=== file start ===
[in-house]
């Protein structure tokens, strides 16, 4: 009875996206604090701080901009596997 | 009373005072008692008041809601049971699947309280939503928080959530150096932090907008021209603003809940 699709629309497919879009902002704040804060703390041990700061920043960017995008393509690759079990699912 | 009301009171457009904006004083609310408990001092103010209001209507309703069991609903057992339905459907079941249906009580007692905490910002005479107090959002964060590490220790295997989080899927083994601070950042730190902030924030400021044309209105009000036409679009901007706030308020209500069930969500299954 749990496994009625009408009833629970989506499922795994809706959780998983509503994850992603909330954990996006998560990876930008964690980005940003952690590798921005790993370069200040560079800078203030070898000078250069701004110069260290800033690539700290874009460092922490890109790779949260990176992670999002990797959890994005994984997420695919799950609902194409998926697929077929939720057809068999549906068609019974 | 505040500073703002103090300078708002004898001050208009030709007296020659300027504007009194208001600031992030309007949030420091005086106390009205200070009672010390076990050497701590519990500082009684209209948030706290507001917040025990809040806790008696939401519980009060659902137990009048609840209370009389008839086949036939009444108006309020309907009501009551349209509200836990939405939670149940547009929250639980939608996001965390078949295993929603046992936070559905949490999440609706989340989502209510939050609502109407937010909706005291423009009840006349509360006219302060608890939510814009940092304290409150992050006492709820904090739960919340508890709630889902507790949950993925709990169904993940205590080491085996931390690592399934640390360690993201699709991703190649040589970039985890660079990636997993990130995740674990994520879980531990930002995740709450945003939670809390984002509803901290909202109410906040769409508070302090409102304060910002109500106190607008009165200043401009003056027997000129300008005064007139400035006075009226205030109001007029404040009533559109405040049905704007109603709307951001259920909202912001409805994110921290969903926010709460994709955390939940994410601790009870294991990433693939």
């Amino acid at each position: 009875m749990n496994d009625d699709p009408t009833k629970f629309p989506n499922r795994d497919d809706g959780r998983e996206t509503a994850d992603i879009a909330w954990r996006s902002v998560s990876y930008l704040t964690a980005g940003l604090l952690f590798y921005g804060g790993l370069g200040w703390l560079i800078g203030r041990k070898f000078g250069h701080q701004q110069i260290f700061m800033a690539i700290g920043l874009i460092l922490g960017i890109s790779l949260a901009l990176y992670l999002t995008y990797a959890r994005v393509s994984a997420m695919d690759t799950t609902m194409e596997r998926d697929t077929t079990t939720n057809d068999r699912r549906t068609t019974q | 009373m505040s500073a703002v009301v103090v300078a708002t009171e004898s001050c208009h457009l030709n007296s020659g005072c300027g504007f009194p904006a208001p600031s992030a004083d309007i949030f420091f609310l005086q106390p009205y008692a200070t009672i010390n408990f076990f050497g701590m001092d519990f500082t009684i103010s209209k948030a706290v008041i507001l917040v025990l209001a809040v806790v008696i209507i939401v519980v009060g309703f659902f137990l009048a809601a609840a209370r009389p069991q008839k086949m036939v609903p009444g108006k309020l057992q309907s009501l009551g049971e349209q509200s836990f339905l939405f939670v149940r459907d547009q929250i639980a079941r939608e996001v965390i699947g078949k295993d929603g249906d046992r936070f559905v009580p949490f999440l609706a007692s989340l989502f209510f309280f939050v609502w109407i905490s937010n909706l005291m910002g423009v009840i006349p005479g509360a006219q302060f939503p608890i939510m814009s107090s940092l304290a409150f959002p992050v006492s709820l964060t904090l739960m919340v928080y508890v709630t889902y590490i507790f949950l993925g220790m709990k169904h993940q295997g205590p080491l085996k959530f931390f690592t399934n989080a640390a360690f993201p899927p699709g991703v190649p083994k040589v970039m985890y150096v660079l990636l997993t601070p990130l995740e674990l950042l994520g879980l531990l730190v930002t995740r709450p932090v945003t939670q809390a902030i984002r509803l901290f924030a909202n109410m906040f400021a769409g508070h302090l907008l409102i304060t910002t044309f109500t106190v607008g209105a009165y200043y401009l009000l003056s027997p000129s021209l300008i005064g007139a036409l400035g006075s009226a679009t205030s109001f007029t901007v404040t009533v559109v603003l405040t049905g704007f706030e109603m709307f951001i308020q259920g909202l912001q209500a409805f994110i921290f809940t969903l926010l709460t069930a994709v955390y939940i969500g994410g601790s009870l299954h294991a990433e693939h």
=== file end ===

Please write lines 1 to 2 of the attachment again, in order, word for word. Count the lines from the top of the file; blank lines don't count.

[in-house]
């Protein structure tokens, strides 16, 4: 009875996206604090701080901009596997 | 009373005072008692008041809601049971699947309280939503928080959530150096932090907008021209603003809940 699709629309497919879009902002704040804060703390041990700061920043960017995008393509690759079990699912 | 009301009171457009904006004083609310408990001092103010209001209507309703069991609903057992339905459907079941249906009580007692905490910002005479107090959002964060590490220790295997989080899927083994601070950042730190902030924030400021044309209105009000036409679009901007706030308020209500069930969500299954 749990496994009625009408009833629970989506499922795994809706959780998983509503994850992603909330954990996006998560990876930008964690980005940003952690590798921005790993370069200040560079800078203030070898000078250069701004110069260290800033690539700290874009460092922490890109790779949260990176992670999002990797959890994005994984997420695919799950609902194409998926697929077929939720057809068999549906068609019974 | 505040500073703002103090300078708002004898001050208009030709007296020659300027504007009194208001600031992030309007949030420091005086106390009205200070009672010390076990050497701590519990500082009684209209948030706290507001917040025990809040806790008696939401519980009060659902137990009048609840209370009389008839086949036939009444108006309020309907009501009551349209509200836990939405939670149940547009929250639980939608996001965390078949295993929603046992936070559905949490999440609706989340989502209510939050609502109407937010909706005291423009009840006349509360006219302060608890939510814009940092304290409150992050006492709820904090739960919340508890709630889902507790949950993925709990169904993940205590080491085996931390690592399934640390360690993201699709991703190649040589970039985890660079990636997993990130995740674990994520879980531990930002995740709450945003939670809390984002509803901290909202109410906040769409508070302090409102304060910002109500106190607008009165200043401009003056027997000129300008005064007139400035006075009226205030109001007029404040009533559109405040049905704007109603709307951001259920909202912001409805994110921290969903926010709460994709955390939940994410601790009870294991990433693939």